Again, this exercise produced a story that I was very happy with: Chad’s Mustache (923 words). I tried to use the concept to show that getting half the picture isn’t always enough to know what is going on. You can read between the lines, but don’t jump to conclusions. I think it’s a funny story and I’ll polish it up and send it out for publication soon.

Day 4: Go sit in a public place and eavesdrop on a conversation. Turn what you hear into a short love story.

I chose to eavesdrop while at a local record store. Here is the snippet of conversation I heard:

“Oh, wait, are you closing now?”

“No, no no. I just wanted to get the light on because it was getting dark.”

“Okay, good.”

I turned that into a small vignette between a clerk and a customer: The Navigator (839 words). Again, I quite like this one. It gave me the opportunity to make up fake band and albums names. Which is always fun. I won’t share this one yet because, as above, I’ll be polishing it and submitting it for publication.

Day 5: Open the dictionary to a random page. Find a word that you do not know how to define. Write an imaginary definition for it. Repeat 4 more times.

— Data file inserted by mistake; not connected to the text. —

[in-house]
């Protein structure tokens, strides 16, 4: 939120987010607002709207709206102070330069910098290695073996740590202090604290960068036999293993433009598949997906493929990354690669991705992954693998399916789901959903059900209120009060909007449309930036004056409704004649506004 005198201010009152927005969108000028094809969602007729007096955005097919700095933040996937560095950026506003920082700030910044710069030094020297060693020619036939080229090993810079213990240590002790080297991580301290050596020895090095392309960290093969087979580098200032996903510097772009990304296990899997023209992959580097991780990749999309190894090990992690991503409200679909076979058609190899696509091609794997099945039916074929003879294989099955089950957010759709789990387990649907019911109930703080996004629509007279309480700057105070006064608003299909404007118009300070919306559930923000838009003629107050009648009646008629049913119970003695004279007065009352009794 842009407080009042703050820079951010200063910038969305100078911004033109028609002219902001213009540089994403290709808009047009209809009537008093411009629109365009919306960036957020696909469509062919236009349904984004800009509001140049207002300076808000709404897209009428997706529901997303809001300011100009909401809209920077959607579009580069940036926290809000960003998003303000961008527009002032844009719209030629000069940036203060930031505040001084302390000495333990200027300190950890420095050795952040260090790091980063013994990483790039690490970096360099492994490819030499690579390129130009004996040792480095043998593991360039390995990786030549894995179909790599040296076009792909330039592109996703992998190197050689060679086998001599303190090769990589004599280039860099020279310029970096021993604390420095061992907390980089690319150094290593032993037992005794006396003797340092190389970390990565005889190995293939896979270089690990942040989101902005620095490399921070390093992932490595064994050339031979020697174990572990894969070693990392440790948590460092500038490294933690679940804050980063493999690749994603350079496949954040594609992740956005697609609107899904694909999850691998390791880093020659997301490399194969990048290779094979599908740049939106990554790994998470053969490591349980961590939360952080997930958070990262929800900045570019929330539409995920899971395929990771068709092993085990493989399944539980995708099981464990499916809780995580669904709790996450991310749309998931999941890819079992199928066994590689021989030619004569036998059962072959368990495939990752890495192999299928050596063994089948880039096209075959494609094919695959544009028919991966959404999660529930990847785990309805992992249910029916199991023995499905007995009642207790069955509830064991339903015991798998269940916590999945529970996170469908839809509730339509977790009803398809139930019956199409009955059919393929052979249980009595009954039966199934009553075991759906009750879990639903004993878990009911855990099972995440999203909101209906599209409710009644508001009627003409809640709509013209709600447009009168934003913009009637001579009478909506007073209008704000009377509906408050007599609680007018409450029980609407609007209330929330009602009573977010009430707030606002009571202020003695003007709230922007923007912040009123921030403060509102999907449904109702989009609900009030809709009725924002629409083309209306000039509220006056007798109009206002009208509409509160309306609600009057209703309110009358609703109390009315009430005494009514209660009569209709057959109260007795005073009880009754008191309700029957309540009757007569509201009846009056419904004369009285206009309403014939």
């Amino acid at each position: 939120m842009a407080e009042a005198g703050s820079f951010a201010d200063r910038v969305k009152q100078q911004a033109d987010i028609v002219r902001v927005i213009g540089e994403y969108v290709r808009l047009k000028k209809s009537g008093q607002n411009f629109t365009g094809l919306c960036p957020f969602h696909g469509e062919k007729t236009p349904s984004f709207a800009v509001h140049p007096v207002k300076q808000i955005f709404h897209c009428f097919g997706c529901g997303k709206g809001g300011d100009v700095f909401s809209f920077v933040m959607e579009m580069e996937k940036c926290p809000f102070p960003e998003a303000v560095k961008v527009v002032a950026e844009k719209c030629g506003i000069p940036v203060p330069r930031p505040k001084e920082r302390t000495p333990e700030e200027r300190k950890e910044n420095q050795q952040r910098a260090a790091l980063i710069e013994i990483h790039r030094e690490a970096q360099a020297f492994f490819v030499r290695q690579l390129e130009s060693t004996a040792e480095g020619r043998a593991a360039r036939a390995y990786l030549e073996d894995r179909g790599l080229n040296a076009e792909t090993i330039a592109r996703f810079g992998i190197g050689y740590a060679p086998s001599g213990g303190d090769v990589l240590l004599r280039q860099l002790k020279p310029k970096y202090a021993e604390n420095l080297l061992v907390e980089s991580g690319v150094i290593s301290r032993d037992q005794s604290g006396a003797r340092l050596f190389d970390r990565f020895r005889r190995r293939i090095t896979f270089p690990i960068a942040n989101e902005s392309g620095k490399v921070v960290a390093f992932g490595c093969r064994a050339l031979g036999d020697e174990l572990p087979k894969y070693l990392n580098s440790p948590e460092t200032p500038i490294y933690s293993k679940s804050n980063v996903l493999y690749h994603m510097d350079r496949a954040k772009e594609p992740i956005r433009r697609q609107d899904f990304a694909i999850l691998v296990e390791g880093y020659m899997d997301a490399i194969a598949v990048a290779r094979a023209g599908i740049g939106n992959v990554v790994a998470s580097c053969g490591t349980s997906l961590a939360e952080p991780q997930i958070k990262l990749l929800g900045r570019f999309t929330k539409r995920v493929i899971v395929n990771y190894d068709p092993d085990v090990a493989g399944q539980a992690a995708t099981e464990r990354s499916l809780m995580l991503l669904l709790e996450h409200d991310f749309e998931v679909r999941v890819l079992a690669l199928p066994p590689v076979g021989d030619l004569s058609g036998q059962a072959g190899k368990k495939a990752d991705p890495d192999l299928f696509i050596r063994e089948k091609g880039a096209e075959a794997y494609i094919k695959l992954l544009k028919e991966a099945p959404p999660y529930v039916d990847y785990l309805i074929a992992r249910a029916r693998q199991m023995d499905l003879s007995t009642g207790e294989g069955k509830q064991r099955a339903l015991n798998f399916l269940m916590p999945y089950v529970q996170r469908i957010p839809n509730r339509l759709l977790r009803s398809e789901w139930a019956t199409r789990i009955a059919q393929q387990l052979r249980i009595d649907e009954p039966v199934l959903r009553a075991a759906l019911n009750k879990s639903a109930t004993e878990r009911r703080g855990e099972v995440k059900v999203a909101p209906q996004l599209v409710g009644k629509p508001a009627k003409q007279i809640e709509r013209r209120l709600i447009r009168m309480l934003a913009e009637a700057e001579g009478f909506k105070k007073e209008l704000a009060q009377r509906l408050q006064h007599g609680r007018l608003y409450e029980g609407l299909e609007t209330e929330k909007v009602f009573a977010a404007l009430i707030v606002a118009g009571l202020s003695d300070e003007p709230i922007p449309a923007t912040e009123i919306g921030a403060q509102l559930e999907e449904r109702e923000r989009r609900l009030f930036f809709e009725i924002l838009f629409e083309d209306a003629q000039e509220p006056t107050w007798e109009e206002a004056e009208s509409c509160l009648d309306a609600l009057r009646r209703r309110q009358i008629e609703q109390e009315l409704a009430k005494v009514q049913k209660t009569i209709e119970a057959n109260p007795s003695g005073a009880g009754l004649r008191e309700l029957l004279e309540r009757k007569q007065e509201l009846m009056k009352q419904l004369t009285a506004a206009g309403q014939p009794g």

As you may know, I’m a big gamer and Balderdash is a great party game This challenge is basically what that game entails. Here are my definitions:

Maxixe: The portion of the sun that peaks over the horizon during a sunset.

Beglerbeglic: Imbued with a powerful scent of sand, stone or amber

Indurate: Disobeying authority by pretending to misunderstand the authority-holder.

Pooks: A game where one tries to throw Popsicle sticks into an empty tin can for nickels.

I like them.

Day 6: Select a book on your shelf and pick two chapters at random. Take the first line of one chapter and the last line of the other chapter and write a short story (no more than 1000 words) using those as bookends to your story.

I randomly picked a book off of my shelf with a random number generator, and did the same thing with page numbers to choose the chapters. The book was Ready Player One, and the two sentences were: